Bonus Picture Books:
All Because You Matter by Tami Charles
“Two accomplished creators invite Black children to take up their spaces in the world. Charles’ lyrical text addresses “you, dear child,” in the voice of a loving caregiver, recounting how the world anticipated and prepared for the child’s existence...The universe made room for “you, / your people, / their dreams, / your future,” Charles assures the child. The protesters (“take a breath, / take a stand, / take a knee”) and victims of racist violence (“Trayvon, / Tamir, / Philando”) are mentioned explicitly without becoming the focus; the journey from beginning to end of the book sends a message that is nurturing, nourishing, loving, and reassuring, expanding and deepening the words of the movement it echoes.” - Kirkus Reviews
Last Stop on Market Street by Matt de la Pena
“Last Stop on Market Street reveals the creative potential of a powerful cross-cultural author-illustrator partnership. In words and pictures, it embraces substantive diversity in children’s literature, diversity that not only helps us see ourselves and one another, but that also asks that we make our world anew.” - Social Justice Books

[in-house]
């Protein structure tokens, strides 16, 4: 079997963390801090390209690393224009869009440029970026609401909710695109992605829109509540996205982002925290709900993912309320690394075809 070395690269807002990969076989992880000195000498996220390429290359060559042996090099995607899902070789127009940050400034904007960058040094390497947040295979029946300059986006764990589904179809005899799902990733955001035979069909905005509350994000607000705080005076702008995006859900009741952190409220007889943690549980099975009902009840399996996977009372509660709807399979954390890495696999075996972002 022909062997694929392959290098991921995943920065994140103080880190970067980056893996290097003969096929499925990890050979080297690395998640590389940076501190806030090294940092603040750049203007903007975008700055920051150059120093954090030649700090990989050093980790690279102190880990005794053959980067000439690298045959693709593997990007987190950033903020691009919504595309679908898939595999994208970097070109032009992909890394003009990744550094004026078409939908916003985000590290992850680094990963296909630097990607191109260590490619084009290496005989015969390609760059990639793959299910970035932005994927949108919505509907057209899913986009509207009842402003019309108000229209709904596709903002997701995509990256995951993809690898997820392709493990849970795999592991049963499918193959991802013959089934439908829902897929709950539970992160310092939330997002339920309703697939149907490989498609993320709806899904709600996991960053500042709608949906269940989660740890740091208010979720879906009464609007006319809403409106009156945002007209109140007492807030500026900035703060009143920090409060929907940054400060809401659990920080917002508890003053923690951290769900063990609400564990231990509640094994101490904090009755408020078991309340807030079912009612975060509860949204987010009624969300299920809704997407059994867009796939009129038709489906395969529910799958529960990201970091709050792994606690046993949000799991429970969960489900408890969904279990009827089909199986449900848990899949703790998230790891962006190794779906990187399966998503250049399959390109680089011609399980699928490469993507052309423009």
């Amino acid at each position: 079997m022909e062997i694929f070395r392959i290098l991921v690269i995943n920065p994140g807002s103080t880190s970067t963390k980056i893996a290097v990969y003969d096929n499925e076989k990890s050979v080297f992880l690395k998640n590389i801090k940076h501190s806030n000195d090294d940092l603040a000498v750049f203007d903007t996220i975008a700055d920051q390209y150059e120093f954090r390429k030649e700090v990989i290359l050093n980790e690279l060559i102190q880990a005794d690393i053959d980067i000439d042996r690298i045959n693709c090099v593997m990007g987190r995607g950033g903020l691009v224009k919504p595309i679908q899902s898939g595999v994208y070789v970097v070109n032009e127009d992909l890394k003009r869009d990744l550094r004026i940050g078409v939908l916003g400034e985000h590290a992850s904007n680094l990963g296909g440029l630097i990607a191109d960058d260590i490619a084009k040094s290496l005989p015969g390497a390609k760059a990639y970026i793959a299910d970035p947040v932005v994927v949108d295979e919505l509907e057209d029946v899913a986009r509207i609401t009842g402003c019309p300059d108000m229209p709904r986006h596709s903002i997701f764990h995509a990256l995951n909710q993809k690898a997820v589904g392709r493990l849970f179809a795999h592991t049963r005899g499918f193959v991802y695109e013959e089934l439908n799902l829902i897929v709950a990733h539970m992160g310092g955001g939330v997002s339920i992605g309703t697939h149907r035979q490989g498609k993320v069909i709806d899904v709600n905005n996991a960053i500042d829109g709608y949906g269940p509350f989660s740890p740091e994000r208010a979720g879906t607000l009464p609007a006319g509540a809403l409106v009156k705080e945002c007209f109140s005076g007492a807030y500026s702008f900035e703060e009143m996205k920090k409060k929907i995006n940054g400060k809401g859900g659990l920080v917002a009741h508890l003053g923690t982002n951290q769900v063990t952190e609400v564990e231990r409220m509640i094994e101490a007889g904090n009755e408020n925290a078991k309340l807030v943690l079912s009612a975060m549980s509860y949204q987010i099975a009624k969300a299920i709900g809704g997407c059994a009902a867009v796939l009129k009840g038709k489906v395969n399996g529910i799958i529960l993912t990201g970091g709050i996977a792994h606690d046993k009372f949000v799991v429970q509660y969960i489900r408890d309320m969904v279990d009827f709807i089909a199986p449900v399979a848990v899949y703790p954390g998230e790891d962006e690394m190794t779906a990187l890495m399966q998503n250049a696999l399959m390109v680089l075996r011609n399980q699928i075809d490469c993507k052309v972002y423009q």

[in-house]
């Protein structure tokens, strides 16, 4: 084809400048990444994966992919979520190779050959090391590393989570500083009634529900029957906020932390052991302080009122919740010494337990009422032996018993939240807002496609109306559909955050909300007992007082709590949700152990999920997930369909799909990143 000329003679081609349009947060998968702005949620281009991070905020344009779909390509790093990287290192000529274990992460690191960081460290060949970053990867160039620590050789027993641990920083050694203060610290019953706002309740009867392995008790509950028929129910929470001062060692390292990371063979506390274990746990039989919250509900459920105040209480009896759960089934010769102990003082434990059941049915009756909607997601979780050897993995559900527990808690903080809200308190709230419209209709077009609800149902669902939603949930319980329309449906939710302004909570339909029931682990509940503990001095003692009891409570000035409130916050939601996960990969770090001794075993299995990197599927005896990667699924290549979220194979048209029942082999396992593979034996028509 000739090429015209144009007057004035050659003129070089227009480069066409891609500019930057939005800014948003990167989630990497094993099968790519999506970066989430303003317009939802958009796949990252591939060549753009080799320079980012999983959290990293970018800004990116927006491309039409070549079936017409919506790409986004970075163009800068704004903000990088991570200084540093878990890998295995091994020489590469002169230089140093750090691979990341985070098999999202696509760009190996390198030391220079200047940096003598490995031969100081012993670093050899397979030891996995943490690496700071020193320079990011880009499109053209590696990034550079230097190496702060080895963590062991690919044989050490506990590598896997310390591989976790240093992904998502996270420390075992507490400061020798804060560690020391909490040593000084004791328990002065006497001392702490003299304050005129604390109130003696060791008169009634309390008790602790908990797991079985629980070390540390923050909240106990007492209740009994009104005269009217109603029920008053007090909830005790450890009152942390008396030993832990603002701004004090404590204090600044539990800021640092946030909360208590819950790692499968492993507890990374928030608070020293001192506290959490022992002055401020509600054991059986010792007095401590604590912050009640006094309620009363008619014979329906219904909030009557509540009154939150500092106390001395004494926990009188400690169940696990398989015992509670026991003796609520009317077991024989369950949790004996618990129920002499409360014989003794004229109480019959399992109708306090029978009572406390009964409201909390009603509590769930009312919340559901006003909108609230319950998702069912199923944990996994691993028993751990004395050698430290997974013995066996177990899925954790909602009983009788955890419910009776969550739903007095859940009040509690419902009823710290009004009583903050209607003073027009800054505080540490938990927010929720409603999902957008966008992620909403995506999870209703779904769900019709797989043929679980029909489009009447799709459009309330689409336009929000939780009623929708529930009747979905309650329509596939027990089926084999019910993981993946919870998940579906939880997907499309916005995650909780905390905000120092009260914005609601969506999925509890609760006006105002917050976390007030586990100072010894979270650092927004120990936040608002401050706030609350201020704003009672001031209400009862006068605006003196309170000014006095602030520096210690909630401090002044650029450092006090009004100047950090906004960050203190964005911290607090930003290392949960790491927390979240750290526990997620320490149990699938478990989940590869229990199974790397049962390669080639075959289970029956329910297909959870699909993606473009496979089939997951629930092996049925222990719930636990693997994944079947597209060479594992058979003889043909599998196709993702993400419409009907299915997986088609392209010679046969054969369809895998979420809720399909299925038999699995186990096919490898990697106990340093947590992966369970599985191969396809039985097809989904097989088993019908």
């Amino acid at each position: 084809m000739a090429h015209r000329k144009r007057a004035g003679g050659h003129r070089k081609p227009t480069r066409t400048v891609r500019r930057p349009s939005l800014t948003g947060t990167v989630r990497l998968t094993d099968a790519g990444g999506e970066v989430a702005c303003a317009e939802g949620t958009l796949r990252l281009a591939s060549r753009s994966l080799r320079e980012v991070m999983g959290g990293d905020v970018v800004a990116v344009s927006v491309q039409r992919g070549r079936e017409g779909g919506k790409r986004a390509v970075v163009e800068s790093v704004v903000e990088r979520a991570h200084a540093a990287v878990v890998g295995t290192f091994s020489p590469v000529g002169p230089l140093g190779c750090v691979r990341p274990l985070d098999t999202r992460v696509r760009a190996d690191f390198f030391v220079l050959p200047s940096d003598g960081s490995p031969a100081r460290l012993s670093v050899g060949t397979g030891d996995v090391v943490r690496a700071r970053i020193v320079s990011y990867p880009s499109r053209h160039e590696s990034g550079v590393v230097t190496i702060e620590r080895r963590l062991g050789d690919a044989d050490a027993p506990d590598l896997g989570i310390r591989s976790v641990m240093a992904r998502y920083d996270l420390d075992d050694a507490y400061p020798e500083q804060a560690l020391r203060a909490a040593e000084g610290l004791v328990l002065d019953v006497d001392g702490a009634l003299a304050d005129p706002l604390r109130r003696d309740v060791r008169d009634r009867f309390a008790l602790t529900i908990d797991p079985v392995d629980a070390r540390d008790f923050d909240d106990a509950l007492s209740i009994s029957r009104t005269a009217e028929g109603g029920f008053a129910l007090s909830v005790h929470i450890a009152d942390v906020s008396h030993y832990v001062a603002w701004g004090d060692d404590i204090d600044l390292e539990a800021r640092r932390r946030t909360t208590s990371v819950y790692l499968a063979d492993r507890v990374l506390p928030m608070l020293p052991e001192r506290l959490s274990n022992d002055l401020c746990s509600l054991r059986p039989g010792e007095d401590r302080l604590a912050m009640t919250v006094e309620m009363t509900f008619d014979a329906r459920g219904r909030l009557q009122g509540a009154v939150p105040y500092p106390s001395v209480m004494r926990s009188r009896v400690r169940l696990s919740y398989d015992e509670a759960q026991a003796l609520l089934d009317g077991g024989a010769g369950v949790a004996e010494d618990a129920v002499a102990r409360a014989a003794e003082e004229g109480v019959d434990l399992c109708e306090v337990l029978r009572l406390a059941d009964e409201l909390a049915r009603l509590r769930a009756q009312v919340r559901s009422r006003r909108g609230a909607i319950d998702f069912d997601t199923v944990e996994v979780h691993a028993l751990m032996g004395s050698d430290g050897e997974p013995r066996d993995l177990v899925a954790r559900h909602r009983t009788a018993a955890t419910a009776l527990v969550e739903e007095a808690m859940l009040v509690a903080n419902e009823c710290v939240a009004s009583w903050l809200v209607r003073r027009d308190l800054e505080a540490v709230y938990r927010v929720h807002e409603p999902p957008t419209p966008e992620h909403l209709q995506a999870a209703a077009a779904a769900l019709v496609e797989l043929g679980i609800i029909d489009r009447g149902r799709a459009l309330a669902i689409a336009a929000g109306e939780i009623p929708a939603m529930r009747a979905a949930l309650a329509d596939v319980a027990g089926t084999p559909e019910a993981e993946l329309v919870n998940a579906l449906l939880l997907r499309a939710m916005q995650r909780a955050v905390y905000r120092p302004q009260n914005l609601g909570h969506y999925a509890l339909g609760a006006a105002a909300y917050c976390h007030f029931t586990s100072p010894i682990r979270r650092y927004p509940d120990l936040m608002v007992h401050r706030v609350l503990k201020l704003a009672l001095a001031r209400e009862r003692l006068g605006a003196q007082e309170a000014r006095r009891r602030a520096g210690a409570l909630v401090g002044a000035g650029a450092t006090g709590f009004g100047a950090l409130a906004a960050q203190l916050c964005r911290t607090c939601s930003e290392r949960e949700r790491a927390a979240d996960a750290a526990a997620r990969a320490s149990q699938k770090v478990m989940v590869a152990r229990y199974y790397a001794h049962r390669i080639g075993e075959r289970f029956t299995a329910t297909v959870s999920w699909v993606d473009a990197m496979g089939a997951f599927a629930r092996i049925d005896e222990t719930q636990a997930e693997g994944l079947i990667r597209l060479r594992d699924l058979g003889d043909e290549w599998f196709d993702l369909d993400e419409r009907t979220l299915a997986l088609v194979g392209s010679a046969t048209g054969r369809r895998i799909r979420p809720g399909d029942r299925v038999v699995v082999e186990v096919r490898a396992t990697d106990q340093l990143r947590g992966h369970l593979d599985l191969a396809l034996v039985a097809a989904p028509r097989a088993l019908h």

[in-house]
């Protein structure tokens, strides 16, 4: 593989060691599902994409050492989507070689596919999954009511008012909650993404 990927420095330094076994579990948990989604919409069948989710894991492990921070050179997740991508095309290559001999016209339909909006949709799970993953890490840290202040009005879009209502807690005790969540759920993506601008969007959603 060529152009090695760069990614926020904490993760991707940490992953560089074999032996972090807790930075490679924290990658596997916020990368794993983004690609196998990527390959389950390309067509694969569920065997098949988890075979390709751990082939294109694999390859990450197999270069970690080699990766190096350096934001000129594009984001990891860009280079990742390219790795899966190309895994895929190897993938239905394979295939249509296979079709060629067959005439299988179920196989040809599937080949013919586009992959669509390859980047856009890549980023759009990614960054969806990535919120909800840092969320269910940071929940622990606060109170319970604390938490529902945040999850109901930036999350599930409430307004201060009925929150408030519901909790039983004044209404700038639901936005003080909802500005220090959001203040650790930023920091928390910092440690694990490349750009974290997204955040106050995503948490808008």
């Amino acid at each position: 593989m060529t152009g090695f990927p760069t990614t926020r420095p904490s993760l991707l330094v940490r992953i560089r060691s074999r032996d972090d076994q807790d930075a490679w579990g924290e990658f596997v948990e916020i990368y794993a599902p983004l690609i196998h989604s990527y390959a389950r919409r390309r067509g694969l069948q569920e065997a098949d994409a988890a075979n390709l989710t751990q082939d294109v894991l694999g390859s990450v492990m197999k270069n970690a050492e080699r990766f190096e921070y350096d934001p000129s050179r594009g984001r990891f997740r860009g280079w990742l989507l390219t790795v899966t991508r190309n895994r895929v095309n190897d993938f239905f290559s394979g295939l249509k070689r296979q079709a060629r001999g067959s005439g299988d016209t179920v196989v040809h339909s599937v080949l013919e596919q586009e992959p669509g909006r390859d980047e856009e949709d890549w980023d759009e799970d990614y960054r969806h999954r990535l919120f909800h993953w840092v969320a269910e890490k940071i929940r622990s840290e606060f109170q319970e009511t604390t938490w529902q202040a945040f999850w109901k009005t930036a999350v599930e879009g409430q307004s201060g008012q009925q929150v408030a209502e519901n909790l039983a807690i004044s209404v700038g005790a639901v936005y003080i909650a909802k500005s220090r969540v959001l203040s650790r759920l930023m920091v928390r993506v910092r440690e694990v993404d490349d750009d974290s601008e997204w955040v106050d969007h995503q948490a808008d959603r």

*I am Human: A Book of Empathy by Susan Verde
“When the child chooses kindness, compassion, listening, and saying sorry, they find that they are connected to everyone, and they resolve to keep trying, because “I am full of hope. I am human.” Reynolds’ simple line drawings with bursts of color have become iconic, and they serve the simple, affirming text with their own vision of the emotions and possibilities we humans have in this wide world. He depicts the protagonist with brown skin and black, curly hair amid a multiracial gathering of other children and adults. An author’s note guides readers through a loving-kindness meditation as an example of how one can choose to improve one’s relationships with others.” - Kirkus Reviews
“This fun and empowering guide to making the world a better place is packed with inspiring ideas and tips for kids who want to know how to make a difference.
Full of positive encouragement to find something you're passionate about and how to get started on making a big difference through small actions, this brilliant fact book for kids is a treasure trove of information and great advice.” - Toppsta
Lucy & Lola by Monique Gray Smith